Sunday, March 14, 2021

Kazakhs Now Focusing on First Soviet-Era Famine in 1921-1922

Paul Goble

            Staunton, March 12 – The Soviet-orchestrated sedentarization and collectivization campaign which led to mass starvation in Kazakhstan in the late 1920s and early 1930s has attracted enormous attention in recent years, attention that on occasion has rivaled the amount Ukrainians have given to the Holodomor in their country.

            But an earlier Soviet-era famine for which Moscow bore a different kind of responsibility has not. Now, more Kazakhs are talking about that event because as a result, “millions of people” either died from hunger or fled abroad. “Had that not happened,” the country’s president says, “our nation would have been many times larger than it is” (

            And consequently, Kasym-Jomart Tokayev has urged Kazakhs to study it in what he hopes will be a restrained and responsible manner. But any discussion of such a tragedy is unlikely to remain within those bounds given that descendants of those who suffered either death or exile are still very much alive.

            The impact of the famine is enormous if one looks at census figures alone.  Kazakhs suffered a decline in numbers between 1896 and 1926 of 2.8 percent even as the other nations of Central Asia saw growth rates over the same period of from 2.7 to 5.4 times. Had there been no famine, there would appear to have been eight million Kazakhs in 1926, not 4 million recorded.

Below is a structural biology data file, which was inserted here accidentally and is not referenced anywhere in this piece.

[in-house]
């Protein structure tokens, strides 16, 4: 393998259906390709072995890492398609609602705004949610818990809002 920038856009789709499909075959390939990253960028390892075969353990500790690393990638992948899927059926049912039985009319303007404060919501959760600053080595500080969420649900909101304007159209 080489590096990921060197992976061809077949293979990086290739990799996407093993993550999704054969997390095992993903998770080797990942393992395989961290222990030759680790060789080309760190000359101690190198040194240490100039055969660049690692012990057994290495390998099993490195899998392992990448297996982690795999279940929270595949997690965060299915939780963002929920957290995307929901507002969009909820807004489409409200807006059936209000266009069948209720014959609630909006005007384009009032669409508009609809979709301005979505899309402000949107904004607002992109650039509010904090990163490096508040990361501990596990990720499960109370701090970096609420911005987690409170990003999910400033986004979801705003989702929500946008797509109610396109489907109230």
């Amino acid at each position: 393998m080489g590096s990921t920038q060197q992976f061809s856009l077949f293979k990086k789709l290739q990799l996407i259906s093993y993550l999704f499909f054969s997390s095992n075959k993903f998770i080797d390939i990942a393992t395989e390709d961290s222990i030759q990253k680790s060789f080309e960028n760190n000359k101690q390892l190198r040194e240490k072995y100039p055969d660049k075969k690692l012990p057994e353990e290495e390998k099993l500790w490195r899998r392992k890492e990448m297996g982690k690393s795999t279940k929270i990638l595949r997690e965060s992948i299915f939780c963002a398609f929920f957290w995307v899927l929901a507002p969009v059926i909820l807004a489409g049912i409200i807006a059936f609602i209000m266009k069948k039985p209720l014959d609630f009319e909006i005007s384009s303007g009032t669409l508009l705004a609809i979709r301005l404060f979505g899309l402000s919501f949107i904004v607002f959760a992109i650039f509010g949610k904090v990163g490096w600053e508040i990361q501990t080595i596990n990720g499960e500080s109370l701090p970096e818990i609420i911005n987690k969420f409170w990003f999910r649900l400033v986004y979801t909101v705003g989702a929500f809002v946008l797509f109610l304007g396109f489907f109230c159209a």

But problems with both censuses and with Moscow’s approach in enumerating nations in Central Asia mean that the problems of counting losses from the famine in the early 1920s are far more numerous and significant, Zhenis Baykhozha says in her report about the 1921-1922 famine.

            Neither census takers nor peoples were entirely clear about ethnic boundaries, and in Central Asia, there were undercounts in places where enumerators did not both to go or ensure that they had counted everyone. There is some indirect evidence that analysts now to approach the truth, but it remains limited.

            If these corrections are applied – and Bakhozha carefully goes through the basis for them – Kazakhs in fact grew in number by 3.2 percent between 1897 and 1926, far less than other Central Asian nations did but enough so that the impact of the famine on their numbers is much smaller than the census figures suggest.

            Even if these corrections are appropriate, she continues, that does not mean that the famine was a minor event. It certainly cost the Kazakh nation vast numbers of deaths and led to the departure of many to China and Afghanistan. But as Kazakhs and others think about the first famine, they need to remember how difficult it is to establish the numbers.

No comments:

Post a Comment